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Star Wars Episode III: The Death of Anakin and the Rise of Darth Vader
When the Star Wars series first came out back in the late 1970s, I never would have thought the whole storyline was about Anakin Skywalker, the man behind the Darth Vader facade. Many years later, having seen the full story conclude, including being let in on the back-story, I have found that the whole saga hinges on the life of Anakin and his struggle over life and death. The hero, the protagonist, in the Star Wars epic, is Anakin Skywalker, the true Darth Vader.
The beginnings of the upheavals in the Galactic Republic can be found in Anakin's rise to power. Surely the seeds were planted before his rise, but his prominence triggered the complete disruption of the Republic, turning it over to tyrannical forces.
But what I would like to examine here is not so much the political implications of the Star Wars series, but the psychological undercurrents of the story; it is, after all, a psychological basis that creates the social and political atmosphere. In proceeding with this examination, I will consider Star Wars Episode III: Revenge of the Sith. It is the story which reveals how Anakin made a wrong turn, which turned the whole Star Wars galaxy upside down.
Background From Episodes I and II
Anakin clearly was a gifted child, having strange and wonderful quality, unusual presence; the Jedi would say that the Force is strong with him. Having been discovered by Jedi master Obi-Wan Kenobi, Anakin was taken under the wing of the Jedi master to be trained in the ways of these warrior priests.
After years of training and service to the Republic, Anakin begins to have strange premonitions about his mother Shmi, whom he had left behind on their home planet of Tatooine after taking up his Jedi training. It turns out his premonitions were based in fact, as he goes to investigate his mother's whereabouts and discovers she had been kidnapped, tortured and killed by Tusken raiders. Outraged, Anakin slaughters the whole Tusken camp.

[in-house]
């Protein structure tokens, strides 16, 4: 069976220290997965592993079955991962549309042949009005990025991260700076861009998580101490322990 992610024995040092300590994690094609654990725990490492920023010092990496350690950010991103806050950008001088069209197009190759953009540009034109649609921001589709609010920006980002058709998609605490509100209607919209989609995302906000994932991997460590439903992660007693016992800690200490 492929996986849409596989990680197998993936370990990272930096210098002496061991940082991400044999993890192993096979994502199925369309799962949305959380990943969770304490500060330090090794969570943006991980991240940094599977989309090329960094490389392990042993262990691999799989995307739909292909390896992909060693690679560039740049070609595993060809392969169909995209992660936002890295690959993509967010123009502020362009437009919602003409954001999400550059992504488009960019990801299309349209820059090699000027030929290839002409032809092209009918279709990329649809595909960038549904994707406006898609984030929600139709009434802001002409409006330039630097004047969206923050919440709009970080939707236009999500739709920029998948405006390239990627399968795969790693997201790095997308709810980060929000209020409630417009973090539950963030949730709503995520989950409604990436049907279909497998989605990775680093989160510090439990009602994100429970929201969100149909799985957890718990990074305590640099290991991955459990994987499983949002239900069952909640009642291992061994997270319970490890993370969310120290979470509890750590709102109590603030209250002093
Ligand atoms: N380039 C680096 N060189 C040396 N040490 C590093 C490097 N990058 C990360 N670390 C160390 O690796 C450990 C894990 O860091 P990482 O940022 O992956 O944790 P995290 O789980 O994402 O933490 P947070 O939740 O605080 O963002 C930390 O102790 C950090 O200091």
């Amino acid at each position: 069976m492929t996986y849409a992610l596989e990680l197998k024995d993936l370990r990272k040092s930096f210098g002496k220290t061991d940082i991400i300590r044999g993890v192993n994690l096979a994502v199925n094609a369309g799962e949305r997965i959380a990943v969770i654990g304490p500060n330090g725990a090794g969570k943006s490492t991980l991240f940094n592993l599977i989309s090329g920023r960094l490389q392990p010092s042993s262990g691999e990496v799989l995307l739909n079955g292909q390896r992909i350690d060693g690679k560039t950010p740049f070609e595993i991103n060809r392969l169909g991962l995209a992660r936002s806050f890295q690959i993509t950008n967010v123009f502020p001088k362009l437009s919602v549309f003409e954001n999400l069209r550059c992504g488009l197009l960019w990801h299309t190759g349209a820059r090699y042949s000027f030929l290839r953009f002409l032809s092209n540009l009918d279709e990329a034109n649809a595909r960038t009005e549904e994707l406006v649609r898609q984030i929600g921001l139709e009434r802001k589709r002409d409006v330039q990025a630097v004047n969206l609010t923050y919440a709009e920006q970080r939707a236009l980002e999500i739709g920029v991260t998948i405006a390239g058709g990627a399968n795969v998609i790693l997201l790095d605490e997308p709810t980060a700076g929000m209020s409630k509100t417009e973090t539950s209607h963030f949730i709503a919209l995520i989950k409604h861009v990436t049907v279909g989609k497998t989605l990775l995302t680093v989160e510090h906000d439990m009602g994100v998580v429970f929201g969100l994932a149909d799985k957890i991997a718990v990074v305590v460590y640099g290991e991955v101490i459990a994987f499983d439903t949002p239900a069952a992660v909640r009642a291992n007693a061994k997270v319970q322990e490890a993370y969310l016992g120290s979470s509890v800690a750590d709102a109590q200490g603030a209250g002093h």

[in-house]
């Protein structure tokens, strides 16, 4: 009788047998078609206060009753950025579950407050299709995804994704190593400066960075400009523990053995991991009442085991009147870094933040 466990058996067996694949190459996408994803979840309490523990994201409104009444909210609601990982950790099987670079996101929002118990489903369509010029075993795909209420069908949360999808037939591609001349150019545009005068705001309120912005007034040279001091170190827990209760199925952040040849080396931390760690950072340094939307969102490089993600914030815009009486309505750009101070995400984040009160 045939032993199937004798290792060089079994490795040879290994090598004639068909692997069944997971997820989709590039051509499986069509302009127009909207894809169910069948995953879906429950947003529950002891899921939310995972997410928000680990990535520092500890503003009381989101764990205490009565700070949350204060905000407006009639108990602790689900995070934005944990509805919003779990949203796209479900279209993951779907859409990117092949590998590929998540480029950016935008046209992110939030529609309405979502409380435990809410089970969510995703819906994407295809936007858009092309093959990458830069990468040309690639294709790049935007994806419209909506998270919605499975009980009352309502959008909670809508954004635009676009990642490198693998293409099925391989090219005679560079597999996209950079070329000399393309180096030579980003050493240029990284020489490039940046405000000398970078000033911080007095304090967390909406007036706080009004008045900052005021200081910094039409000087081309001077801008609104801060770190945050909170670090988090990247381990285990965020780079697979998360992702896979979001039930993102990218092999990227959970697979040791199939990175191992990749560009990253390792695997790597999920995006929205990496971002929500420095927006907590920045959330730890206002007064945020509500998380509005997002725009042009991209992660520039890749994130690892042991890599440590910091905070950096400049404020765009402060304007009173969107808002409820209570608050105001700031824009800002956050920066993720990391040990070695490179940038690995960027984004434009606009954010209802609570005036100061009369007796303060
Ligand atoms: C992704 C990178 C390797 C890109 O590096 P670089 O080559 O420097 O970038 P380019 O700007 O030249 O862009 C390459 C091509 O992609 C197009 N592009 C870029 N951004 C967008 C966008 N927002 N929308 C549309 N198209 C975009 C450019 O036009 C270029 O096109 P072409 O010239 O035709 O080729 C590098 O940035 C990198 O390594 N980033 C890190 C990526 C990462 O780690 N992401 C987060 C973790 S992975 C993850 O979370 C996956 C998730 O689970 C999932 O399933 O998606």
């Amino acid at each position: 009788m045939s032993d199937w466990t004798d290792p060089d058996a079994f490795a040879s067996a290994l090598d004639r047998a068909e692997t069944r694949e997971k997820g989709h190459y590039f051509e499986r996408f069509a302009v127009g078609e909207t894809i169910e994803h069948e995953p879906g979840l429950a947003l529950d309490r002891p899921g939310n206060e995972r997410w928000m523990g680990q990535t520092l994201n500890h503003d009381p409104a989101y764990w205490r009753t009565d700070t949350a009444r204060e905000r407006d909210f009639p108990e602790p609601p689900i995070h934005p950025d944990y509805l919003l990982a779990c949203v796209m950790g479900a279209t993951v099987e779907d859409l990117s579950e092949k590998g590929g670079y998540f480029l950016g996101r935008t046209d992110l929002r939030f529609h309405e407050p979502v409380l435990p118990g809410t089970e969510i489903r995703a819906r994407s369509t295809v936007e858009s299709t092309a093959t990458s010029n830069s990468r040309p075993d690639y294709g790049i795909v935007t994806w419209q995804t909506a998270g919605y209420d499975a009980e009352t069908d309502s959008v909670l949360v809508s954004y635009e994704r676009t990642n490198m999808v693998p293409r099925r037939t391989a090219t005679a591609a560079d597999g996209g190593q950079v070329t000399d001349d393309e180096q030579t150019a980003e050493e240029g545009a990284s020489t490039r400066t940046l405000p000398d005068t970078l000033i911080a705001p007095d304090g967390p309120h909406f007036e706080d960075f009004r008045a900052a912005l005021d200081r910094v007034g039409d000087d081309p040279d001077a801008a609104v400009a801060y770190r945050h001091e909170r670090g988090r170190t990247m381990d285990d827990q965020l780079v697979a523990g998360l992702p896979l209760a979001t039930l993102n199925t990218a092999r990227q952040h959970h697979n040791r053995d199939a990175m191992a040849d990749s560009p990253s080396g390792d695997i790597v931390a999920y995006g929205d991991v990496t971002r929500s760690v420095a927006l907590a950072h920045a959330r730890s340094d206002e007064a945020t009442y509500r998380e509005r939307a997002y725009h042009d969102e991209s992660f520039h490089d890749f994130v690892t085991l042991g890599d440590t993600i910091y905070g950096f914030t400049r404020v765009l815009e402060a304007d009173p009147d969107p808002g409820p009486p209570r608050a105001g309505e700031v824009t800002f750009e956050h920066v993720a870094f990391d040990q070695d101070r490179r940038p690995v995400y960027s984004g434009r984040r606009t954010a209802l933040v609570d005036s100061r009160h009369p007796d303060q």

Here we see the beginnings of Anakin's rage. But certainly there's more.
Revenge of the Sith
After some time, Anakin and Obi-Wan are trusted with protecting Senator and Queen, Padme Amidala, who had survived an assassination attempt. Anakin and Padme fall in love and soon marry. And Padme is pregnant with their child (or children: Could be twins, you never know!).
Again, Anakin is troubled with premonitions of tragedy for a loved one. Having seen in his mind's eye Padme dying during childbirth, Anakin is vulnerable to the promises of the corrupt Chancellor Palpatine who had risen to power during the Republic's troubled times: Anakin is promised control over death by virtue of the dark powers of the Sith Lords. Anakin comes under the sway of the corrupt Chancellor and ends up murdering a mass of Jedi in the process.
In the middle of his fear, confusion, and rage, Anakin attacks Padme for trying to persuade him from the Dark Side; this strange paradoxical twist shows how in our fear of loss, we will even destroy those we fear to lose.
Having resolved that Anakin is completely immersed in the Dark Side, Obi-Wan goes to end Anakin's move to the Sith regime. Distraught, disheartened, Obi-Wan proclaims that his hope was shattered by Anakin's move to the Dark Side. It seems Jedi master Obi-Wan had his own fear of loss, his own hope in promise for the young Anakin which had been dashed in one fell swoop.
See also, Lessons from the Karate Kid movie series.
So, it is seen in Revenge of the Sith, how Anakin's fear of loss, of death, left him vulnerable to follow the promises of a corrupt leader; and his fear turned to confusion and rage, a desire for control and power leading to more illusion, extreme violence, destroying the very person he promised to save. While Obi-Wan had put his hope in the young Jedi, his Messiah, only to have that hope crumble under the weight of Anakin's fear and corruption. This shows Obi-Wan also fell prey to false hope and attachment, in the heart-breaking conclusion of this part of the saga.
The film is a fine illumination of what humanity fears, the struggle for control, and the futile attempt to delay the inevitable: Death and loss.